Preparing for Disaster

Author: Nathan Shelton
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Categories: Blog

Preparing for Disaster

            The year 2020 has been rife with a seemingly never-ending bombardment of heinous horrors that has the United States crying uncle. Forests are burning all across the western United States, threatening the homes and businesses of millions of people. Parts of major cities are being razed to the ground due to riots in the streets. We have had a very active hurricane season this year with Hurricane Laura completely destroying the city of Lake Charles, LA, and we have (expected) Hurricane Sally brewing in the Gulf of Mexico as I am writing this. To top it all off, a lot of people have lost their jobs, homes, and businesses due to government-mandated shutdowns over the Covid-19 pandemic, and the entire US economy is on the verge of collapse. People’s mental health is deteriorating, and their anger is billowing to the point of eruption. It’s all we can do just to ride this out.

Most of these articles focus on the basics, but today I am going to speak on certain aspects of disaster preparedness that most people do not write about.


            This perfect storm has shifted a lot of people’s perspective on what is truly important: family and their protection against this world’s horrors. People are understanding now that you need to have your house in order for when disaster strikes, and it will strike. Did you know that according to a 2019 study by Experian, the average American is $90,000 in debt, not including mortgages? Americans have more unfulfilled financial obligations than you can shake a stick at, and the ones who hold these obligations are the ones who get hit the hardest. What is even scarier though, is that Yahoo Finance found that 58% of Americans have less than $1000 in their savings account. They have nothing to fall back on in a dire situation, leaving them no choice but to borrow more money and fall even further into debt.

Digging your way out of debt and establishing a fat emergency fund is a great start on the road to financial peace and it creates the strong first line of defense against disaster for you and your family. If you lose your job, get injured, or heaven forbid something worse, you have that buffer to absorb that blow. If this sounds great to you, but you have no idea how to even start going about this, Financial Peace University by Dave Ramsey and The Dave Ramsey Show podcast is a great place to start. His program has helped me (the author of this post) tremendously in my personal life, and it can help you too. His program also speaks on insurance and what is best for you and your family. These insurances make sure that you and your family are guarded against the most horrific things life can throw at you.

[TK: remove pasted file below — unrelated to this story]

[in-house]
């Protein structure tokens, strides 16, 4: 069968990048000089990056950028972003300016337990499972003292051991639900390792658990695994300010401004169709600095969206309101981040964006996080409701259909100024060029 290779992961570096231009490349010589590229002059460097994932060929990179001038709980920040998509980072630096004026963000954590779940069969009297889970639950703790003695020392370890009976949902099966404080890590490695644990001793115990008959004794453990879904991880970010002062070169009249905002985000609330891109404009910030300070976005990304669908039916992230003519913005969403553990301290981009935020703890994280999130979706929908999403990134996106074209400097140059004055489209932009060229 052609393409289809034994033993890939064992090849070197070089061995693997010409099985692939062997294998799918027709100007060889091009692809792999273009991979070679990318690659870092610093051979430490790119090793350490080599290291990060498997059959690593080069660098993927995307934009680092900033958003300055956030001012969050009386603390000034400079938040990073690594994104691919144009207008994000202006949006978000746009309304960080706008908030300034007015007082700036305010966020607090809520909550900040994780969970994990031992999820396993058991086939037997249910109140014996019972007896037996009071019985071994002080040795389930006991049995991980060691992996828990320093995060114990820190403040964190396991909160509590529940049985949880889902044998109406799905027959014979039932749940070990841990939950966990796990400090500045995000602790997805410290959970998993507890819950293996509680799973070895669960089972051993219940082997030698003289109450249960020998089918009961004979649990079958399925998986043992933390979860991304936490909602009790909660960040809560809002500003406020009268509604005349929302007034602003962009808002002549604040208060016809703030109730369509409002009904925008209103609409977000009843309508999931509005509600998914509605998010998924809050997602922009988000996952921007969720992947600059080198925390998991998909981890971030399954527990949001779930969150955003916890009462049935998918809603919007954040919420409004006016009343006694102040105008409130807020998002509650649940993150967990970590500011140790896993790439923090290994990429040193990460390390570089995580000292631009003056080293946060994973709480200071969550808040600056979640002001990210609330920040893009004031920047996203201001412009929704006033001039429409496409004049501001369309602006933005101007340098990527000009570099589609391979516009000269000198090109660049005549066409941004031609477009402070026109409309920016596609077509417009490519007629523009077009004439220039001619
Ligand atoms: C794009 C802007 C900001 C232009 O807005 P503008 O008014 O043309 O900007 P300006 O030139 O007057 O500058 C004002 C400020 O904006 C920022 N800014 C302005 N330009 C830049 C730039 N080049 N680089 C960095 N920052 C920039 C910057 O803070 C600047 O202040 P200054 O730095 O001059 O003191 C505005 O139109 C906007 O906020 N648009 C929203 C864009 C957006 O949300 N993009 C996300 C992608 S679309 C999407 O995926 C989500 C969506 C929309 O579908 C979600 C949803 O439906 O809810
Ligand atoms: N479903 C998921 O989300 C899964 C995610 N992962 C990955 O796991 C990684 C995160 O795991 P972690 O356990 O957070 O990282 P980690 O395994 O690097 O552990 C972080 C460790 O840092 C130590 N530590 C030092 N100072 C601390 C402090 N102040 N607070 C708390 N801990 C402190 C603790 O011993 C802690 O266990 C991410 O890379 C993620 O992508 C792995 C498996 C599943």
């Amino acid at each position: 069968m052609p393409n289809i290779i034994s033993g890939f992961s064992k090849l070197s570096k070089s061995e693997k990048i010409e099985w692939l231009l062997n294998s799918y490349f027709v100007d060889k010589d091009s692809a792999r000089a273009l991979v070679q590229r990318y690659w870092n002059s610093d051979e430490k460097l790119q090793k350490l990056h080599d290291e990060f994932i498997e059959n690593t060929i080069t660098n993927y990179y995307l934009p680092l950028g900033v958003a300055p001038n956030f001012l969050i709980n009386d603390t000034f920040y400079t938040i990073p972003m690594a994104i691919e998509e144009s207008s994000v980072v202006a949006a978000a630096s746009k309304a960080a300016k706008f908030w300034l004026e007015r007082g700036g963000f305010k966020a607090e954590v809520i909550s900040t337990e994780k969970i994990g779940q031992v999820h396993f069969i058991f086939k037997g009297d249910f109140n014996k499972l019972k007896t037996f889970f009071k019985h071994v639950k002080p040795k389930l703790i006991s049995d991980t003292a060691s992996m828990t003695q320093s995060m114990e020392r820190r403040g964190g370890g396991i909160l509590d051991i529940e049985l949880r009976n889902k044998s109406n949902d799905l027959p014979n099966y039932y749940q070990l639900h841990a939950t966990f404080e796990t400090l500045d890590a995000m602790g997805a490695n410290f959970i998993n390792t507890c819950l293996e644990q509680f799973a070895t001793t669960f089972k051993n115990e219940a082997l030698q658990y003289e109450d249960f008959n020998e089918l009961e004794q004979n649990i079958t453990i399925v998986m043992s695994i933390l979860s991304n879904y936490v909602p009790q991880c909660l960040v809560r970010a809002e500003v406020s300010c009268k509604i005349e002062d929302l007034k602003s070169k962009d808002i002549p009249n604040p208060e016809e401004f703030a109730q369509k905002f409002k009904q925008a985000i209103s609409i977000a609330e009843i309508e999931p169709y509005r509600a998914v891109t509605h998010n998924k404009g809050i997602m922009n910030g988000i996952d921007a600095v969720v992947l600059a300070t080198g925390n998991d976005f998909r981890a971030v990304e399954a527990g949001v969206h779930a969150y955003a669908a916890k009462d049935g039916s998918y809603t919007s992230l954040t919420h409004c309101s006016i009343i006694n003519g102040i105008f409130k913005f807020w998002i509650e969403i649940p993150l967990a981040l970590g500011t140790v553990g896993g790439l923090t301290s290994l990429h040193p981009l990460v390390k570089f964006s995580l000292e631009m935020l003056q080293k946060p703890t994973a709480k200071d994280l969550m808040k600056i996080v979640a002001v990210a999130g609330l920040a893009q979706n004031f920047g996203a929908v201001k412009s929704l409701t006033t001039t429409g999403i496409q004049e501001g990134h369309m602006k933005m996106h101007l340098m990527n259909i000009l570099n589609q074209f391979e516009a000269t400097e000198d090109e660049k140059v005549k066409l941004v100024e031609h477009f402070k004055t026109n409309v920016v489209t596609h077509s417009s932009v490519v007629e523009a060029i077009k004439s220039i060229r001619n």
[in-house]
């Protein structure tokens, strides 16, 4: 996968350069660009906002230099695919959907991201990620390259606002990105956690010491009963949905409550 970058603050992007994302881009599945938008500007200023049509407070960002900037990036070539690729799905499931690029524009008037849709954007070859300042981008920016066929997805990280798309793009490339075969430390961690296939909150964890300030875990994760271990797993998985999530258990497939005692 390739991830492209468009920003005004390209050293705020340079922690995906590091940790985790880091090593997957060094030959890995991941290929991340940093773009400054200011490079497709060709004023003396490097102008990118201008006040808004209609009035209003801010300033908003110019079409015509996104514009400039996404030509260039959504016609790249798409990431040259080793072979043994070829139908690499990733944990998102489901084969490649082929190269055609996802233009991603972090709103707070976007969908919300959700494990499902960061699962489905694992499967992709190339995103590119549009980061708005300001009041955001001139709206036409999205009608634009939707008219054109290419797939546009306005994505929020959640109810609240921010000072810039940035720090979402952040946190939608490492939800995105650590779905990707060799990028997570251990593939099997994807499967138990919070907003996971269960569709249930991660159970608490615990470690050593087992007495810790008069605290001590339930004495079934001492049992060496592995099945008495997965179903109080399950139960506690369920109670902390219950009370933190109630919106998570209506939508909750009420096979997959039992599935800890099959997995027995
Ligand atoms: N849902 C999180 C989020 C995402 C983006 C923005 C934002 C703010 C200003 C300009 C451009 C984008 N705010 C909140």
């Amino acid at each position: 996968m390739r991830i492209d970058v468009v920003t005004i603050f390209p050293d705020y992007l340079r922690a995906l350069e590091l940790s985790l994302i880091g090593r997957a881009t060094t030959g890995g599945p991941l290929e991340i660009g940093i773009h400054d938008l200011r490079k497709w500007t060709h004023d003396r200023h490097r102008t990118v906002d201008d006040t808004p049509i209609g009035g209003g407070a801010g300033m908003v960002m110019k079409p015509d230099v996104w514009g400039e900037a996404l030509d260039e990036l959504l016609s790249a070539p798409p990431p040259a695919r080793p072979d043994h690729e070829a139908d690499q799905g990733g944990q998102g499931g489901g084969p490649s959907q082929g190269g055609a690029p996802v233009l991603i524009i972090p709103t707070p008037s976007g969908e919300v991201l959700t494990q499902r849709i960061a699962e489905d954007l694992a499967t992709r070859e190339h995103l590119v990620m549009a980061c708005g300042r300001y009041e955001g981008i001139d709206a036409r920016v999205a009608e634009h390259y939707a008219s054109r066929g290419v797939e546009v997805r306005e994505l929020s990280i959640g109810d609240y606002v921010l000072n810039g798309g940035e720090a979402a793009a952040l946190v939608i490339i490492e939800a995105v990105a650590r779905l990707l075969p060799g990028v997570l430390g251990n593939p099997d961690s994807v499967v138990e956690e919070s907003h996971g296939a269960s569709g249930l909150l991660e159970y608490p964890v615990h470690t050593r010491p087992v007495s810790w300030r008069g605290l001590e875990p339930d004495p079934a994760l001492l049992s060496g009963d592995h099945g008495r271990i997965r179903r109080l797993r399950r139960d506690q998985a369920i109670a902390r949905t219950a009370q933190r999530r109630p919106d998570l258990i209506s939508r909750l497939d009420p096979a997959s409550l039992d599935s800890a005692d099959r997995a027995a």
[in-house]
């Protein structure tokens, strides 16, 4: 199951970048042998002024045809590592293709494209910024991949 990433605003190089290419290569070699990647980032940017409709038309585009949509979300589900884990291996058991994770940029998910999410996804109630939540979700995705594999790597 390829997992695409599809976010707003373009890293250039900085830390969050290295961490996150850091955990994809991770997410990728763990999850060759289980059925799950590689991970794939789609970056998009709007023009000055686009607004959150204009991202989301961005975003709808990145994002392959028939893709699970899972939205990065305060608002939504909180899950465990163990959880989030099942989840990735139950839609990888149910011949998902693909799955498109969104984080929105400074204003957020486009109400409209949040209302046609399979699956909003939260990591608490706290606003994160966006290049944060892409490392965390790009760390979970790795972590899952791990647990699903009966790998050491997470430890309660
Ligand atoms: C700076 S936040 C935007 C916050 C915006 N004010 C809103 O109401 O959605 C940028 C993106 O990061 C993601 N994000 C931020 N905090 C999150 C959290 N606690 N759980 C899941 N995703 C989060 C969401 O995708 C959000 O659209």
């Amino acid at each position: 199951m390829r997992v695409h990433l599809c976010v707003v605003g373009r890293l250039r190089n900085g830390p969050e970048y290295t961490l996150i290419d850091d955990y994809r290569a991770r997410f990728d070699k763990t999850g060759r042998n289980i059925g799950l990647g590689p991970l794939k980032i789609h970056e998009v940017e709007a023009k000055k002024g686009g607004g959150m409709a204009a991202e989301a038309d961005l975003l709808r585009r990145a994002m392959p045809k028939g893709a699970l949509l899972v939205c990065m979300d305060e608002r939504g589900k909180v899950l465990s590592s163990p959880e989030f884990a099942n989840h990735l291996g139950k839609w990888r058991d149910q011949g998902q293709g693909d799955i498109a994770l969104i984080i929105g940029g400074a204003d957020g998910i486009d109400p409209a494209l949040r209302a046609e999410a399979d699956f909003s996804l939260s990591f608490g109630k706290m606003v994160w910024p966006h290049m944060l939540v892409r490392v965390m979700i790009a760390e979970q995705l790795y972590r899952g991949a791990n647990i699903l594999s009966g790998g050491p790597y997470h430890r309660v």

Emergency Kits and Bug Out Bags

            What is in your emergency kit? Do you even have an emergency kit? What about a bug out bag? These are things that you really do not think about having around until there is already a looming threat. It is highly recommended that you put together an emergency kit for your household and a bug out bag for each member of your family. For an emergency kit, you would definitely want food, water, flashlights, batteries, and an AM / FM radio at a minimum. Meals ready to eat (MREs) are a great option for an emergency food supply. If they are stored at temperatures below 80 degrees, they can last upwards of 10 years. While this may be the case, it is best to keep your emergency kits up to date with MREs over 3 years. Batteries will degrade over time as well. Keeping fresh batteries in your emergency kits is imperative.

Bug out-bags are a bit different than an emergency kit. These bags are for when things get really bad in your life and you need to get out now. Usually, these bags contain a few MREs, a canteen full of water, a change of clothes, a couple of hundred dollars cash, a prepaid phone, and many other items that you would need in an emergency situation. There are entire YouTube channels dedicated to bug out bags, survival equipment, and emergency preparedness that will go very deep into things that should or should not go in bug-out bags. While I do not have an emergency kit for my household like I should, I do have a well-stocked bug out bag just in case. Given that our company is in the gulf south where there are hurricanes-a-plenty, getting out seems like a more likely option than hunkering down.

The Aftermath

            After every disaster, there is always a mess that has to be cleaned up whether it is financial, emotional, physical, or any combination thereof. Financial crises are a hard mess to clean up, but with a bit of sacrifice, focus, and elbow grease, it can be done. By those same methods, you can set yourself up to where you will never have to face these financial hardships again. Pay that debt off. Get you a fat emergency fund. Doing so will help you sleep a little bit more peacefully at night knowing that you and your family are taken care of.

When it comes down to the physical mess, this is where Pot-O-Gold really specializes. We have helped clean up after fires, floods, explosions, hurricanes, tornadoes, and anything else you can imagine. Right now, we have a large fleet of drivers in Lake Charles helping with the devastation that Hurricane Laura left in her wake. We have been providing porta potty rentals, hand wash station rentals, restroom trailers, and shower trailers to FEMA, Red Cross, individual contractors, and other organizations spearheading the cleanup effort. Through these efforts, we have made friends and connections that will benefit our customers in the future.

Thank you for reading and thank you for choosing Pot-O-Gold Rentals.

Author: Nathan Shelton

View all posts by Nathan Shelton

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